Wild Things…
Butterfly Gardening Pt. 2
By Karen Vizzi
     Last week, I mentioned the four elements required to create a successful wildlife habitat in your own backyard: food, water, shelter (from predators) and places to raise young.
     We also talked about how these elements relate to gardening specifically for butterflies. Butterflies find food in the nectar of certain flower types, and they also appreciate a place to bask and water for “puddling”. This week, we’ll talk about shelter and breeding.
     Because butterflies are solar-powered, they tend to spend their time in areas of full sun. And it just so happens that most of the flowers that are prime nectar sources require full sun to flourish. The one weather factor that butters do not tolerate well is wind. So the element of shelter in a butterfly garden is providing wind protection, as opposed to shelter from predators. A successful butterfly garden must contain windbreaks, such as a backdrop of tightly planted shrubs, fencing or even the walls of the house or garage…providing that windbreak does not obstruct the full sun. (My windbreak is mostly chain link fencing that is thickly planted with vines.) To be more specific, the windbreak should be established in the north to northeast corner of the planted area, so that the south to southwest area (the sunniest part) holds the plants. 
     Did you ever wonder where butterflies go at night? In many cases, they will roost under the protection of dense foliage or fallen trees and branches. Another really neat way to provide this type of shelter is to create a log pile. This can simply be an arrangement of thick branches in a crisscross pattern (allowing spaces for butters to crawl between) in a windless area of the garden. You could go one step further and cover the pile with a tarp or canvas to provide protection from rain as well.
     Just be sure to secure it well. One of the latest garden novelties is a cute little structure called a butterfly house. While I agree that they add charm to the garden, do not expect them to actually be occupied by any butterflies. In most cases, wasps and bees will move in quickly, and butterflies will avoid them like the plague.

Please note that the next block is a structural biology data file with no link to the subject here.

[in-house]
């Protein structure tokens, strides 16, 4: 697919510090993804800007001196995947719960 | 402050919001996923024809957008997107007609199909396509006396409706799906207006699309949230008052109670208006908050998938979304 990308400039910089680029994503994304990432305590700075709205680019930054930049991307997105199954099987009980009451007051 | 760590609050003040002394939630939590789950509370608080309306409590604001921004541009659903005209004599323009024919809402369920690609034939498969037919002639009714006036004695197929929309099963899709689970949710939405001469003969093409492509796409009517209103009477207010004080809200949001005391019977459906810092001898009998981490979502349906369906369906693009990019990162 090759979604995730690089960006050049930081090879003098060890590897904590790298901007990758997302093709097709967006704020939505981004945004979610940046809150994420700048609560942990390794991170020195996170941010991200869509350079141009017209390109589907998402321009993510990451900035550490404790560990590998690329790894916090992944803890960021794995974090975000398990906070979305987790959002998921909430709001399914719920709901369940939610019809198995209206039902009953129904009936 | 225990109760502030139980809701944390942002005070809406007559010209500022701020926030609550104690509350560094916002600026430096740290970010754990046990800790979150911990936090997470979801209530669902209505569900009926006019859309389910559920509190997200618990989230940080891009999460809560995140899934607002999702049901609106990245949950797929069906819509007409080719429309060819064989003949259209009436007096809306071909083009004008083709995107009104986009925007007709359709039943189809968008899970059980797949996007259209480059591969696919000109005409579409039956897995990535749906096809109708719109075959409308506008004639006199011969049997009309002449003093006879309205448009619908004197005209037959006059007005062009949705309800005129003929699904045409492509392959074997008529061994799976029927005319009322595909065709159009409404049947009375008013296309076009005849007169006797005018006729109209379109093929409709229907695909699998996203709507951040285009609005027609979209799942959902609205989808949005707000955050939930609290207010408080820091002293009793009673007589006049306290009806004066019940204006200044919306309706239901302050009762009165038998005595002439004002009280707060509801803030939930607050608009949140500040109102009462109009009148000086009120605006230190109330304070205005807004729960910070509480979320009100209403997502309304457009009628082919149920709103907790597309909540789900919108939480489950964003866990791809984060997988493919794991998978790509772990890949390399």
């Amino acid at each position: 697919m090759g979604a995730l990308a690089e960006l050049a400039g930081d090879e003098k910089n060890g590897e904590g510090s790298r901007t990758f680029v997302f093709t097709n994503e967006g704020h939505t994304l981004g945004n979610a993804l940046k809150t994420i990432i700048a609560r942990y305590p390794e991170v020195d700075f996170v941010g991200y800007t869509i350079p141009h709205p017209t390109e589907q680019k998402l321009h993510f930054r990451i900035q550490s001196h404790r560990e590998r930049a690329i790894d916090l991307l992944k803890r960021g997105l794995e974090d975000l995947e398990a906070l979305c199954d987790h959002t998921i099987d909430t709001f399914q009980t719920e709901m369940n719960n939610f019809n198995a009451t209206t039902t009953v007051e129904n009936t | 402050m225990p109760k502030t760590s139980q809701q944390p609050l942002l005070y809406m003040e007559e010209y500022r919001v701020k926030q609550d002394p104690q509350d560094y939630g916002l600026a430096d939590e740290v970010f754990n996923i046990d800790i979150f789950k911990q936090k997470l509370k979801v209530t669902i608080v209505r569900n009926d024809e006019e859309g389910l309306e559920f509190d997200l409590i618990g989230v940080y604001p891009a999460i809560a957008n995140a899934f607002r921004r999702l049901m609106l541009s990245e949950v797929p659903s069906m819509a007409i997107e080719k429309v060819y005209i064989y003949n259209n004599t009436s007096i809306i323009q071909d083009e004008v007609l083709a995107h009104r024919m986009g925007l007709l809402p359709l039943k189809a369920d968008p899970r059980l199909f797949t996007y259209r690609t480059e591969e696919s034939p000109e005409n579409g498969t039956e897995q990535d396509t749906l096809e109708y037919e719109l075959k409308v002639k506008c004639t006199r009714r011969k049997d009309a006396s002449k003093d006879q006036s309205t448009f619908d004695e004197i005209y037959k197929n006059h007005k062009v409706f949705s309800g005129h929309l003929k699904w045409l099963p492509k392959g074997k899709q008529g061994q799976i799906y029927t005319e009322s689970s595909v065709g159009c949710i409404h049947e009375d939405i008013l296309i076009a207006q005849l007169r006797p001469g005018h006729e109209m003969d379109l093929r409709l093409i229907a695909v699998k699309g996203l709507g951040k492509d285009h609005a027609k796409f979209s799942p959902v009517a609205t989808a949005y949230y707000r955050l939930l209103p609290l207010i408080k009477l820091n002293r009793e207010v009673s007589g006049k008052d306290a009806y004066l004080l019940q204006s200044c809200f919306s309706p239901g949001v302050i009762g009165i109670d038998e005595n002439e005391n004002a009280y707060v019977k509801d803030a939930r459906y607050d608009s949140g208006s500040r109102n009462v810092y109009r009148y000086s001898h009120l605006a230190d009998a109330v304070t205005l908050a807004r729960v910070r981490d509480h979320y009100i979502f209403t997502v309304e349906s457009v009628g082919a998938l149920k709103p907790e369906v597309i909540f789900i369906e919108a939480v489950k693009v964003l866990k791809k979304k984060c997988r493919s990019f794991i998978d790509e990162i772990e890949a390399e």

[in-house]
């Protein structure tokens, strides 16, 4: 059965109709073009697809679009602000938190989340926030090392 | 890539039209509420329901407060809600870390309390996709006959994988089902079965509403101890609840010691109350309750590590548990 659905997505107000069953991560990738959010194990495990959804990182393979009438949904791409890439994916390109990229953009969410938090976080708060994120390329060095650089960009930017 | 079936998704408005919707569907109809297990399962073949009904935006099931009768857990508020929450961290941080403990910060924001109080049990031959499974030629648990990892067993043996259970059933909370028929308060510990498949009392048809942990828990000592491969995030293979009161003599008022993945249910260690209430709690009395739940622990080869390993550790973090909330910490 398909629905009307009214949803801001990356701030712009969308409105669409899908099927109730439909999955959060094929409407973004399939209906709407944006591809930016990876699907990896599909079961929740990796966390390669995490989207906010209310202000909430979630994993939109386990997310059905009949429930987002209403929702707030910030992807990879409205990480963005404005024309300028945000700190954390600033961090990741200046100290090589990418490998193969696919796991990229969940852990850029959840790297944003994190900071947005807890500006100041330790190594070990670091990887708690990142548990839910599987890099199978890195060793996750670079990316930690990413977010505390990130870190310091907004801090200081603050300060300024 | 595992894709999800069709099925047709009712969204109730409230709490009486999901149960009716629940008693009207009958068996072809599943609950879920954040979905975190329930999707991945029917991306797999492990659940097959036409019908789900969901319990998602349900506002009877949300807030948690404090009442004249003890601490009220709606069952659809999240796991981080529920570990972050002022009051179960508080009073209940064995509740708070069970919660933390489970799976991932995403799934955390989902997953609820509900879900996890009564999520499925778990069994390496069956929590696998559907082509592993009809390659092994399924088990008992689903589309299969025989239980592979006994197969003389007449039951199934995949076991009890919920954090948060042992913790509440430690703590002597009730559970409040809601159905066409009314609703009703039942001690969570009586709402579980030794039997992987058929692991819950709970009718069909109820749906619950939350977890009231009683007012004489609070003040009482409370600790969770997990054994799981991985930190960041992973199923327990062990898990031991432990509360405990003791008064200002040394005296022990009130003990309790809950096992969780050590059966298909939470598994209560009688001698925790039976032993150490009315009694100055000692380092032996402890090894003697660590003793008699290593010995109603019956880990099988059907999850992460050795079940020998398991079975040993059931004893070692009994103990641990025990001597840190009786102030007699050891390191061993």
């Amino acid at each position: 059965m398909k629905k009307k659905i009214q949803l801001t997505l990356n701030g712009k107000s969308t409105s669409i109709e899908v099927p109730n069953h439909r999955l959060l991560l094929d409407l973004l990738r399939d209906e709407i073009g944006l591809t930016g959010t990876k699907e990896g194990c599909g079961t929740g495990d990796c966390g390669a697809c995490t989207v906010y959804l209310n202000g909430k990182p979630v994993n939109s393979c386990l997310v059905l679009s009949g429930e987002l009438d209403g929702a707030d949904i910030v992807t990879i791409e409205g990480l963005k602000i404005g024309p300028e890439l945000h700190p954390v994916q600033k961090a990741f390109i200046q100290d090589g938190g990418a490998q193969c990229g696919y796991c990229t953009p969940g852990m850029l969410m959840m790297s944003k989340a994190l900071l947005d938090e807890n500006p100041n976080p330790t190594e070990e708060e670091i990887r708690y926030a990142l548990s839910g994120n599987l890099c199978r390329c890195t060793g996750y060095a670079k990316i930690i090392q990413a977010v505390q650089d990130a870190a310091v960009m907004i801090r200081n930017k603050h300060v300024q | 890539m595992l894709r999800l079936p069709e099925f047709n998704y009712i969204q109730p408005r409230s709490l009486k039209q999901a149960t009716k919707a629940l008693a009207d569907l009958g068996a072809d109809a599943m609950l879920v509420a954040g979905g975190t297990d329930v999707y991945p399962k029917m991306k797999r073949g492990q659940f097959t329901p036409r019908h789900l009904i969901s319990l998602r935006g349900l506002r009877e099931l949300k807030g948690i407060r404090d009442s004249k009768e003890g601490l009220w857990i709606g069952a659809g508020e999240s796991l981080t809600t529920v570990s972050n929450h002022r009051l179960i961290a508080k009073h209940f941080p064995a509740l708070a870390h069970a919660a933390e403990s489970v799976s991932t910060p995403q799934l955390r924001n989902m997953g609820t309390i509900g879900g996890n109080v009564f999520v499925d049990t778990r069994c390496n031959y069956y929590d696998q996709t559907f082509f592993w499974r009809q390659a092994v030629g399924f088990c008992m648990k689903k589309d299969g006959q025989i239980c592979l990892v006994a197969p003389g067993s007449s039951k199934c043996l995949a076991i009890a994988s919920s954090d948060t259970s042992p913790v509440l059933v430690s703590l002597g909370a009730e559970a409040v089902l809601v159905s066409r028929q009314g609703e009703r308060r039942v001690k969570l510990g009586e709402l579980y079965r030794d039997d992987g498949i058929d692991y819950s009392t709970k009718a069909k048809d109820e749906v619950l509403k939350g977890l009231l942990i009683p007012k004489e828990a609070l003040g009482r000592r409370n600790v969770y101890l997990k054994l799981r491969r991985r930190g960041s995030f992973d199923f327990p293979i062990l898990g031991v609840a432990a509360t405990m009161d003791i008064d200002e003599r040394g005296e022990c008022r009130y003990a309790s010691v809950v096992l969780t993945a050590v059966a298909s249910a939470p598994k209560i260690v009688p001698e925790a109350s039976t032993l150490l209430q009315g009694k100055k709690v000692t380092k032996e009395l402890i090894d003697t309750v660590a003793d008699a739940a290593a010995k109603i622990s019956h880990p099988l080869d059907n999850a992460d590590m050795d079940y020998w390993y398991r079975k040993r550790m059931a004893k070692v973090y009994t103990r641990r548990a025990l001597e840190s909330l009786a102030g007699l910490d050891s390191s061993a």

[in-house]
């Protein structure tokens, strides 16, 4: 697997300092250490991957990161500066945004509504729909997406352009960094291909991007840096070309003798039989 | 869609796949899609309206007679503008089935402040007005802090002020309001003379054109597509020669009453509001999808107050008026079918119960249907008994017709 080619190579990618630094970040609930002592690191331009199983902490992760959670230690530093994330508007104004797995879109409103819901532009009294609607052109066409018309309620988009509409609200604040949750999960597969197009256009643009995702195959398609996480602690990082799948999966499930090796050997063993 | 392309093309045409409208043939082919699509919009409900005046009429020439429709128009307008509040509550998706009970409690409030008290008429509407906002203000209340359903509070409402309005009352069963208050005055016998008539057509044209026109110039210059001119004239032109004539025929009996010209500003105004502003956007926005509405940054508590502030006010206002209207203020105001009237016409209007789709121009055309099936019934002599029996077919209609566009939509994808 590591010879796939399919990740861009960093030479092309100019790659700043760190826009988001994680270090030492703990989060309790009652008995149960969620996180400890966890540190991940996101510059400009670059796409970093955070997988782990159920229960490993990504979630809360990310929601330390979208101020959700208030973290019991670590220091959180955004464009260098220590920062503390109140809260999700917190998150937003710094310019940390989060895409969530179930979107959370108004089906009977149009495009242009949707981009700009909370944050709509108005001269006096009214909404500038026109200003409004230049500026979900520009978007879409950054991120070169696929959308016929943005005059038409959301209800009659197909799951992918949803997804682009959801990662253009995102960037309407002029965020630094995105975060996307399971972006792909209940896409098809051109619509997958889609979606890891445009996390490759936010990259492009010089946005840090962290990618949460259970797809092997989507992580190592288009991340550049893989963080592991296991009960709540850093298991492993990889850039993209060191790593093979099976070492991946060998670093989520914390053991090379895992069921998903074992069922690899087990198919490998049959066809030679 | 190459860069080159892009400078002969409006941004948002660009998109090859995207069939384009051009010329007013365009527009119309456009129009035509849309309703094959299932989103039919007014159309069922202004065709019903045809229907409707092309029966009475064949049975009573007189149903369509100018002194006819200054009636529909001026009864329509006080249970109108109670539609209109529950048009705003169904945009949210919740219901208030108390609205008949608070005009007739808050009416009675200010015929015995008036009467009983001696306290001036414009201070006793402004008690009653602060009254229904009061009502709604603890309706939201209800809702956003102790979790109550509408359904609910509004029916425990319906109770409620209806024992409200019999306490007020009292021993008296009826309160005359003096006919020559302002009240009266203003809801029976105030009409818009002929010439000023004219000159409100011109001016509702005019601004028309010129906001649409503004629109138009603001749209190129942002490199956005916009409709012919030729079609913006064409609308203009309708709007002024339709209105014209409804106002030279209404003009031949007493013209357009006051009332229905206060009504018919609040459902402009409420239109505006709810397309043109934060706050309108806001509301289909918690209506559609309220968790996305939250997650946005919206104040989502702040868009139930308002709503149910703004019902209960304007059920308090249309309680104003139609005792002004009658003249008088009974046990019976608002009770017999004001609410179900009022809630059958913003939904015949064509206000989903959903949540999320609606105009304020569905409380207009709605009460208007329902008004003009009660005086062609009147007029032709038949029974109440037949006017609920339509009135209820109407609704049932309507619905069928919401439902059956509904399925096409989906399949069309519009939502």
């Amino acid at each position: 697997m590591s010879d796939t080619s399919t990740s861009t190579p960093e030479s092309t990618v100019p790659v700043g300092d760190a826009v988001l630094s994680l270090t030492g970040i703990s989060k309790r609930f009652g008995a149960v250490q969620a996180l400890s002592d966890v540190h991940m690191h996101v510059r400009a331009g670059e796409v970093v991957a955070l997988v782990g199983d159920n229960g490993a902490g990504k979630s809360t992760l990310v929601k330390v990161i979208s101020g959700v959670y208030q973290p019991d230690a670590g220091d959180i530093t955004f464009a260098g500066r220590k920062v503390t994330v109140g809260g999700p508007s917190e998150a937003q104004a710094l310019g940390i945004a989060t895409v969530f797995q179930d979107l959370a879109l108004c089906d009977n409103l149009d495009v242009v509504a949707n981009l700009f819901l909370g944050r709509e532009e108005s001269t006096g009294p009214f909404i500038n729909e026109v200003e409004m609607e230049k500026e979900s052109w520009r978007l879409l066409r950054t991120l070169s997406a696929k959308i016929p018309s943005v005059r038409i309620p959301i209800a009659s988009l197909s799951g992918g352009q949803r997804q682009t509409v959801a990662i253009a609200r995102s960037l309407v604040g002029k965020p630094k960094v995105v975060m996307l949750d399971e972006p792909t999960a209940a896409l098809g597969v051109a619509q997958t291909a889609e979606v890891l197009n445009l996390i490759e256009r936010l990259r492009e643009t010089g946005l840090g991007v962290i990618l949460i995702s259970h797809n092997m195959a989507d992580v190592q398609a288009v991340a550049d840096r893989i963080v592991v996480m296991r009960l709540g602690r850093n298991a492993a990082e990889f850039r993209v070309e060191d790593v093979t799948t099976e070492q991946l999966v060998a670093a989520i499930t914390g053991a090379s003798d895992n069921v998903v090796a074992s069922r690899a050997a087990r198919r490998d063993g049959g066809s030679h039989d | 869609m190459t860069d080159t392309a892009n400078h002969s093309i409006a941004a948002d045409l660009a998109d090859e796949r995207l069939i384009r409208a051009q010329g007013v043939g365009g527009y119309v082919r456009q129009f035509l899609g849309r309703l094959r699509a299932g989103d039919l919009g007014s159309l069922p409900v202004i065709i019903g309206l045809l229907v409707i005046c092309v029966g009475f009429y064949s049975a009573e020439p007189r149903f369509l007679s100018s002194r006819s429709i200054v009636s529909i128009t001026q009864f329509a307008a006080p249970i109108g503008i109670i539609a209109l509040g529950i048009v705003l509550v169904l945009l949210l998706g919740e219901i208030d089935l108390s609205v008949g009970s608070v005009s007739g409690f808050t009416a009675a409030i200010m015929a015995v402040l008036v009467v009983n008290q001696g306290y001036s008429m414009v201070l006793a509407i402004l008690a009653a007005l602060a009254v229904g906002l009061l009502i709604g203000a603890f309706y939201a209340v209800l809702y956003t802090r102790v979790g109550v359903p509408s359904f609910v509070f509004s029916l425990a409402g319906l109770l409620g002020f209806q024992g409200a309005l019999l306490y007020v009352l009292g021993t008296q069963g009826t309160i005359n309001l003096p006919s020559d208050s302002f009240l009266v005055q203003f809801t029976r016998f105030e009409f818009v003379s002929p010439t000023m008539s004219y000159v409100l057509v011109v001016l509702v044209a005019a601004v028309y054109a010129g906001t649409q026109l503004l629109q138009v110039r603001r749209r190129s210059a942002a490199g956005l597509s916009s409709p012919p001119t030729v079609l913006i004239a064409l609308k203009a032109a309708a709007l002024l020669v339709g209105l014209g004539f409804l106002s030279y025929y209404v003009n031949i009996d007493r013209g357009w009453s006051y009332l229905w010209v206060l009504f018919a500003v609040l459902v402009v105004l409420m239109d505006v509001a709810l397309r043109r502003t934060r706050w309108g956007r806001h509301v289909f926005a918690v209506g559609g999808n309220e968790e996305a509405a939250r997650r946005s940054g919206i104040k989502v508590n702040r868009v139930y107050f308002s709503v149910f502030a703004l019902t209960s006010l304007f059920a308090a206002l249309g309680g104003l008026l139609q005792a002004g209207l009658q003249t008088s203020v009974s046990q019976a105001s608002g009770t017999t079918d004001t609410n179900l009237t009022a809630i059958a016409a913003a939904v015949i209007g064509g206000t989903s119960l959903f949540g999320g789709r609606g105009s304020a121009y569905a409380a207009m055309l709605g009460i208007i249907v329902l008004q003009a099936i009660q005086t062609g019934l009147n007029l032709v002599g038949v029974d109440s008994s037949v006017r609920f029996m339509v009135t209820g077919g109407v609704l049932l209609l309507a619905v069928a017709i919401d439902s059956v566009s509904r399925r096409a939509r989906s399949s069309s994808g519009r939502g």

Finally, because these insects are so elusive, you will increase your chances of having them stick around by providing a home…not just a fast food rest stop. Larval or host plants provide the food necessary for caterpillars to complete their stage of development, and female butterflies are always searching for a place to lay their eggs. For example, Eastern Black Swallowtails will only lay their eggs on plants in the carrot family, such as parsley, dill, fennel and Queen Anne’s lace. Monarchs will only lay their eggs on plants in the milkweed family and Red Admirals prefer nettles. The list can be quite extensive, so I recommend a good field guide like Peterson’s Field Guide to Eastern Butterflies. If you are worried about losing all your culinary herbs to hungry caterpillars, just plant a few extra plants! Caterpillars are extremely vulnerable to predators, and very few of them survive in the wild to do much damage. I grow a very small patch of parsley, which feeds both my swallowtail pillars and me very nicely!
     There are few critters in the wild garden…or the world, for that matter…that are as amazing as butterflies. I hope you’ll give this a try! As the season picks progresses, we will also talk about how to hand-raise butterflies, from the egg stage all the way to releasing the adults. So stay tuned!
    Bird Brainers: Goldfinches have already begun their spring molt. The little brown sprites at my feeders this winter are looking decidedly yellow these days!
    Butterfly Bullets: Butterflies go through 4 stages in their lifetime: egg, larval, chrysalis and adult. The whole process is called a complete metamorphosis.
    Plant Pointers: The best time to prune roses is when the forsythia is in bloom.

 
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